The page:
Appointed for a five-year term, the chairman of the FCA has been at the helm during a tumultuous period for financial markets.
The chairman of the UK’s Financial Conduct Authority, Charles Randell, has asked the government to find a successor, as he plans to stand down in the spring of next year.
Randell has asked Rishi Sunak, Chancellor of the Exchequer, to start a search for a new chairman, the FCA said in a statement. Randell, who was appointed to the post in 2018 for a five-year term, was previously an external member of the Prudential Regulation Committee of the Bank of England and a non-executive board member of the Department for Business, Energy and Industrial Strategy.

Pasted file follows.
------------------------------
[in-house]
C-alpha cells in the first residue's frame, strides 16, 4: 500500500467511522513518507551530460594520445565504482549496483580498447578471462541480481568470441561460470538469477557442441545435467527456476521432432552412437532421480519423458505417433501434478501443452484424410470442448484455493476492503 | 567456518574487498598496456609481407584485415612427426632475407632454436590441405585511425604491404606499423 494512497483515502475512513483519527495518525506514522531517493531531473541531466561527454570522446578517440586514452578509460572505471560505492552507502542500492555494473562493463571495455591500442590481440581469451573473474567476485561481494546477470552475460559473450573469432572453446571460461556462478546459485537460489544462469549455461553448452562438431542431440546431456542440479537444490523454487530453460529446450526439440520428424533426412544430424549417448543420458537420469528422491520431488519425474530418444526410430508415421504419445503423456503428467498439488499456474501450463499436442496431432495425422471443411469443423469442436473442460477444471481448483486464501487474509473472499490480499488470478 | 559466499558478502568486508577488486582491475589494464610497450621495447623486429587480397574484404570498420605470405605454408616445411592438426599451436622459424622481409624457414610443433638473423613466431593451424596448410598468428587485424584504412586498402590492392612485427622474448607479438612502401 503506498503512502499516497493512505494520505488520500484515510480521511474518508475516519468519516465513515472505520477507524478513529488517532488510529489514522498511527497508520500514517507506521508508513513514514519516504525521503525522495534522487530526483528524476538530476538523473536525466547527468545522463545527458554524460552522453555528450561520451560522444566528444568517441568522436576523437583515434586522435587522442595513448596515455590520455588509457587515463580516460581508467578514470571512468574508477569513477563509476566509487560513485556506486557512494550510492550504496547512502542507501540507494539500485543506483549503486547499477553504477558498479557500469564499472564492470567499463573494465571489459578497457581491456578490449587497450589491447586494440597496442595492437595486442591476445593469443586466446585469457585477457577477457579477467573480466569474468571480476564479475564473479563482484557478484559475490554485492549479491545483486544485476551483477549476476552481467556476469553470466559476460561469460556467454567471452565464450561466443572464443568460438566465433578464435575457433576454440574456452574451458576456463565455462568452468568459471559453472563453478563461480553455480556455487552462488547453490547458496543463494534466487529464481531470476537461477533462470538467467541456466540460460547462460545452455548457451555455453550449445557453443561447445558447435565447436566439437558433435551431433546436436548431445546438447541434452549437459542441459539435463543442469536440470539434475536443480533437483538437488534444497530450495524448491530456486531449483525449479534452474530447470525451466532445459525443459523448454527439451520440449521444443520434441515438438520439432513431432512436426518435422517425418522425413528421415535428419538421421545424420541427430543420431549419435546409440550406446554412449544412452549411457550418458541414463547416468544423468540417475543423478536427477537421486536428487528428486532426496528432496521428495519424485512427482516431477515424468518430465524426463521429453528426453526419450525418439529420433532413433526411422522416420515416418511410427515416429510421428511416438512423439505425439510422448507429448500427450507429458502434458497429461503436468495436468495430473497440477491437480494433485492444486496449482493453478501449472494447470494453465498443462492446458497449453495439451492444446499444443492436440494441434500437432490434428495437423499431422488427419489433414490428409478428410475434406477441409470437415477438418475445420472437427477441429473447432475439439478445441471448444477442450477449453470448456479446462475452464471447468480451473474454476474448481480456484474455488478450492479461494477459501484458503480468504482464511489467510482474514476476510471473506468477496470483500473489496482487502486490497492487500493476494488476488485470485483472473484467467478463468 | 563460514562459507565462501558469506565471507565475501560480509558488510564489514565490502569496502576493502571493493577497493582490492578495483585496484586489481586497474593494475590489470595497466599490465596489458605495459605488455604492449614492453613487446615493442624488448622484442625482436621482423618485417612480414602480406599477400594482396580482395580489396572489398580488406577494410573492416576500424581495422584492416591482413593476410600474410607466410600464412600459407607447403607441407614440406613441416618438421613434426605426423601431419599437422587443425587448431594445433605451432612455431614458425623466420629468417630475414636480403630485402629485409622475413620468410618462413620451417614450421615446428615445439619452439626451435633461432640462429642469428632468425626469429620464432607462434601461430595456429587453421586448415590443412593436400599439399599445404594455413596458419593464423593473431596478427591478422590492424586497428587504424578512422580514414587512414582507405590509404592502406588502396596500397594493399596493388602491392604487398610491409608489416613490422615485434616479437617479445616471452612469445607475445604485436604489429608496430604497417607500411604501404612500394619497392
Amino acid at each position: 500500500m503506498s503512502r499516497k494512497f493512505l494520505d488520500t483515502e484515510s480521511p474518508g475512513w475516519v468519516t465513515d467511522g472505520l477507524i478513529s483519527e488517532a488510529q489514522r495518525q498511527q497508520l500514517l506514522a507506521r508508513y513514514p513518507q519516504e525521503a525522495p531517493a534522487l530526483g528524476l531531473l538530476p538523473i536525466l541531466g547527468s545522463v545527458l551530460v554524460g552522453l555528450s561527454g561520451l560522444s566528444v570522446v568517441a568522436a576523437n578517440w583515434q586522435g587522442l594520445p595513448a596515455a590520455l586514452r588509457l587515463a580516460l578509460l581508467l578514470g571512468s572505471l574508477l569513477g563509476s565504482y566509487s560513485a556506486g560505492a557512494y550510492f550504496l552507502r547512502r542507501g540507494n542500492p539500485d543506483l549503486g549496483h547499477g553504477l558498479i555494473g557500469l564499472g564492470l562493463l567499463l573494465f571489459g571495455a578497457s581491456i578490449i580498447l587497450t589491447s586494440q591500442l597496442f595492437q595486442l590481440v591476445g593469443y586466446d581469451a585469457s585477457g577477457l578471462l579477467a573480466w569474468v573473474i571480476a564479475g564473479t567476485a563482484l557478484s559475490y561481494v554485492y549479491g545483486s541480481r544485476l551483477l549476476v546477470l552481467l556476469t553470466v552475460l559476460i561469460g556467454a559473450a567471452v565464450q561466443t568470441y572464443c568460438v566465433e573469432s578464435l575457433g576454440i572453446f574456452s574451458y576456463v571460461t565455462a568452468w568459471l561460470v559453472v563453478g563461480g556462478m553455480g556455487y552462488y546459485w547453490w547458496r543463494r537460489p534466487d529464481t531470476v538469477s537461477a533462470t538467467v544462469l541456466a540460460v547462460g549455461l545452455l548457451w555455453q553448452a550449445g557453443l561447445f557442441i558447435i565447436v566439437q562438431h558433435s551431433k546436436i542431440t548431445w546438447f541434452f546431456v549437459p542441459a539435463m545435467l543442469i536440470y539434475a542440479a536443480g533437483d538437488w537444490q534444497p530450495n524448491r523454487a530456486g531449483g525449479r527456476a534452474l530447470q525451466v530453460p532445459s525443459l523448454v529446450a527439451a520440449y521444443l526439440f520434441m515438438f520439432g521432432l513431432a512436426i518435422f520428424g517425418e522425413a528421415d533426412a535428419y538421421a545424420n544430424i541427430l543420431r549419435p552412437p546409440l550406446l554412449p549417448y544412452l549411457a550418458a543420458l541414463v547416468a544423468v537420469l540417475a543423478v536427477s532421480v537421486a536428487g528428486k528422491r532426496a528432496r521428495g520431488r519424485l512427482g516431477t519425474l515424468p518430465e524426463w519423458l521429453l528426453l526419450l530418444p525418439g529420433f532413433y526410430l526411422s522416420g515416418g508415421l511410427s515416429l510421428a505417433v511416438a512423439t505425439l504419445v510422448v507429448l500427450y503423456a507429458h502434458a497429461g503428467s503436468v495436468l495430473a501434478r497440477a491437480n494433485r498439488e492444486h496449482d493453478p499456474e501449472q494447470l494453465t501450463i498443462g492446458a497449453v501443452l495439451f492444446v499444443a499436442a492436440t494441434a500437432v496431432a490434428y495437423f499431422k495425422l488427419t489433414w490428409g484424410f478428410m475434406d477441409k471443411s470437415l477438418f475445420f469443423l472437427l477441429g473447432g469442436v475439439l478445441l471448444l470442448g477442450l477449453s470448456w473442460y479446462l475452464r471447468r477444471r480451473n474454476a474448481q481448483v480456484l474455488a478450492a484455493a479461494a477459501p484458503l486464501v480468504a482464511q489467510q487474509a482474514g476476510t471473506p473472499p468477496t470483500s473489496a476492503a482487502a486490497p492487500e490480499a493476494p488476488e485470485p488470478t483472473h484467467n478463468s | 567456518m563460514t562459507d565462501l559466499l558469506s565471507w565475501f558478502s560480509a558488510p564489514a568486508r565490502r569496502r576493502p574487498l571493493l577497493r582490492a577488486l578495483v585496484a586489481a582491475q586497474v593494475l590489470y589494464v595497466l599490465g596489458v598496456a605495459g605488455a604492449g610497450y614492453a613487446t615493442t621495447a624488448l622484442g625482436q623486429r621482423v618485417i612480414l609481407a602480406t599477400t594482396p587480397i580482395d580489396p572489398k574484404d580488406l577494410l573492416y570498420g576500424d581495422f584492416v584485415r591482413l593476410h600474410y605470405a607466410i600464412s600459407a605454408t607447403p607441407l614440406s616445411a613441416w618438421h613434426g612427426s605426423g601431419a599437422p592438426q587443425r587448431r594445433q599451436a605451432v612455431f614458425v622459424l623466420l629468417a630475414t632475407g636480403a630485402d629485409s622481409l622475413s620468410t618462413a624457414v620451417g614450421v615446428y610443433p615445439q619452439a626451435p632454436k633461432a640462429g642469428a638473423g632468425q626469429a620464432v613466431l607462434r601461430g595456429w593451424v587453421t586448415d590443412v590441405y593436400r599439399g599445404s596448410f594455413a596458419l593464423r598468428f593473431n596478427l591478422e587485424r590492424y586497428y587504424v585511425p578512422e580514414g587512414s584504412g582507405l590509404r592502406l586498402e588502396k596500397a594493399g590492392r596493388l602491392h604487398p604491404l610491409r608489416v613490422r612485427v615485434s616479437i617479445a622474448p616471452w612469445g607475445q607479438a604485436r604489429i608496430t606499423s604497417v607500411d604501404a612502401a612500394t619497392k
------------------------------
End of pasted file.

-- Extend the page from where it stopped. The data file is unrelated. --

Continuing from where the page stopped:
The regulator applauded Randell’s role in helping to steer the UK financial services industry with the UK’s exit from the European Union, the rise of digital assets, new technologies such as AI, and the disruption caused by COVID-19.
“Under Charles’s leadership as chair, the FCA has established a significant multi-year transformation programme to become a more proactive, data-led and forward-looking regulator. The FCA has successfully transitioned to a new executive team, which is rolling out detailed strategies to support its transformation,” it said. “During this period, the FCA also supported the UK’s departure from the EU with minimal disruption to financial services, supported consumers and businesses through the pandemic, and is now playing a key role in ensuring financial markets support the transition to a low-carbon economy.”